Oil slides below $48, dragging TSX down another 145 points

The price of a barrel of oil continued its slide on Tuesday, losing more than $2 to trade at $47.89 US a barrel. The crude drop dragged energy stocks on the TSX lower too.

Crude price now down more than 55% from recent highs

Oil prices have now fallen by more than half from where they were this past summer. (Matthew Brown/Associated Press)

The price of a barrel of oil continued its slide on Tuesday, losing more than $2 to trade below $47.89 US a barrel. The crude drop dragged energy stocks on the TSX lower too.

The S&P/TSX Composite Index lost another 145.93 points to close at 14,246.77, a day after shedding almost 400 points due largely to weakness in energy prices. The loonie sold off again, losing about 0.4 of a cent to 84.50 cents US.

Oil has now lost well over 54 per cent of its value since last summer, when the price of a barrel of oil touched $107. Oil first dipped below $50 per barrel on Monday before recovering, and then capitulating below the line on Tuesday and showing no signs of stopping.

Late in the trading day, the crude contract hit an almost six-year low of $47.56 a barrel before recovering a little to close at $47.99. "Fifty [dollars] is a fairly important level from the standpoint that you're really digging past many, many producers' marginal costs. So I think, psychologically, it's a big number," said Chris King, portfolio manager at Morgan, Meighen and Associates.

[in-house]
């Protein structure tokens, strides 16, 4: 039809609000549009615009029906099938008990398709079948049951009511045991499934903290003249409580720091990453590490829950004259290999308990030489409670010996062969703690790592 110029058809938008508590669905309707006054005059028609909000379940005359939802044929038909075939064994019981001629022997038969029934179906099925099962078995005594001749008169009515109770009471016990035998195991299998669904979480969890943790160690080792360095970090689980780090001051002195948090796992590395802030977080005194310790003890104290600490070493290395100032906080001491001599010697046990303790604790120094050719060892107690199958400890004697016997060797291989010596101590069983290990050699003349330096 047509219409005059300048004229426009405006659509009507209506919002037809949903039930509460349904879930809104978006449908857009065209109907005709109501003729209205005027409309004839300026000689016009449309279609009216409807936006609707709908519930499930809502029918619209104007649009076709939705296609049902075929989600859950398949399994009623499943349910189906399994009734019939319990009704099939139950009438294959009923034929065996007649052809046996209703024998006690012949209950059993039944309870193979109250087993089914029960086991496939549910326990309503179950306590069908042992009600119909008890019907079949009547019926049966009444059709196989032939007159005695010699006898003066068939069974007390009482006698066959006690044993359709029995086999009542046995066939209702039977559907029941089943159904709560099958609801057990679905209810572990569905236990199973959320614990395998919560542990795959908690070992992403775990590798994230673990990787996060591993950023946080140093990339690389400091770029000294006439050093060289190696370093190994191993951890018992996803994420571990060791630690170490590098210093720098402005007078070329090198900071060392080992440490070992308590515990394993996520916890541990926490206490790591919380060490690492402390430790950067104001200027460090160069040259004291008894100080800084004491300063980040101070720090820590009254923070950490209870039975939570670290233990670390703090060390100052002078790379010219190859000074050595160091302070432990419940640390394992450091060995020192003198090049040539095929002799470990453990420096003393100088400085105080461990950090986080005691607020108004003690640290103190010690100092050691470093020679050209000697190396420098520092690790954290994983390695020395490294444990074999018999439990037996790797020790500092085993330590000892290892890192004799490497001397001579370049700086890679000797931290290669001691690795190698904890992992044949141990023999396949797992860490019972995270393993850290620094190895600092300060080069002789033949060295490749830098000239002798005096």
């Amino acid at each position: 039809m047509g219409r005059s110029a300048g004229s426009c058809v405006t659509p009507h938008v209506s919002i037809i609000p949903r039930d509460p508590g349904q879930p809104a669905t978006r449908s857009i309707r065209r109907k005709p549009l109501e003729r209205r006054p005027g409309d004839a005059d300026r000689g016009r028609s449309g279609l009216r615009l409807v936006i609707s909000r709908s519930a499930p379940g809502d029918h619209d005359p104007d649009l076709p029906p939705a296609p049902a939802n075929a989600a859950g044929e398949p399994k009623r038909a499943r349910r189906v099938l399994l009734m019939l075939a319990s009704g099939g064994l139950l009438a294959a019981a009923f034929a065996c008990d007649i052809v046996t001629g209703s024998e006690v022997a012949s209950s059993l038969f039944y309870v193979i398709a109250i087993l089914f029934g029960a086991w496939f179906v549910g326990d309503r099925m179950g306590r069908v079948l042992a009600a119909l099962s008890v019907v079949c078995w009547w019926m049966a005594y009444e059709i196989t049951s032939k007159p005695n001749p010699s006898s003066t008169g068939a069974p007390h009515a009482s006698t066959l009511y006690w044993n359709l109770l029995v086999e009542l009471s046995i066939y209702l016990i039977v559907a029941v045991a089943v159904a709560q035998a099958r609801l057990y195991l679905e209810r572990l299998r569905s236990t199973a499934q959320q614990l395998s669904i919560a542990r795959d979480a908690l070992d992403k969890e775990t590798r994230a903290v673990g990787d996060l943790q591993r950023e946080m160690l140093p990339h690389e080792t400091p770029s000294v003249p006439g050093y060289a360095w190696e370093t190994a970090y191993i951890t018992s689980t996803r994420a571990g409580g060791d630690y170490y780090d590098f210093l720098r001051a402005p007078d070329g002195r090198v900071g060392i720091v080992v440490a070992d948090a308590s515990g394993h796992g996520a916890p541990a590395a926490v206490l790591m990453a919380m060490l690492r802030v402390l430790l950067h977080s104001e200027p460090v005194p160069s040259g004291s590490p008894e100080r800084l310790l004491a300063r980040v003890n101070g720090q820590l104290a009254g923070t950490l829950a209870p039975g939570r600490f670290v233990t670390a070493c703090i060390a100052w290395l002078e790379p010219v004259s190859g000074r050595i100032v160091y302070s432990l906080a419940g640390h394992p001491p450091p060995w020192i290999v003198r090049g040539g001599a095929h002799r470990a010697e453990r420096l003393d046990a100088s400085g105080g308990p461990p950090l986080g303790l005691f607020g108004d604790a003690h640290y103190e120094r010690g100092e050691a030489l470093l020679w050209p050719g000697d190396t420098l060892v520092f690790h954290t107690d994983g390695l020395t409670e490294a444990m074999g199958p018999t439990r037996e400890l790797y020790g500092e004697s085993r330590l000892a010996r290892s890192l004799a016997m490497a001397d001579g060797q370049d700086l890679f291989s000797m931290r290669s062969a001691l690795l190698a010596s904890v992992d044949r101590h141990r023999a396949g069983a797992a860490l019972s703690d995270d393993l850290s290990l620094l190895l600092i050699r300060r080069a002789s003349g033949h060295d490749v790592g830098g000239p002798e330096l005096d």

Crude is being driven lower because of oversupply, as the U.S. now produces far more oil than it used to because new technology has flooded the market with shale oil. So much oil, in fact, that the world is currently producing about three million more barrels of oil per day than it's using.

Plunging oil prices have been the result, and that's been a bitter pill for Canada's economy in the short term. Growth forecasts are being slashed as oil companies rush to rein in spending and keep their heads above water.

TSX-listed Crescent Point Energy joined those ranks on Tuesday, cutting its spending forecast by 28 per cent for next year while it rides out cheap oil. Larger rivals like Husky and Penn West have previously announced plans to take similar steps.


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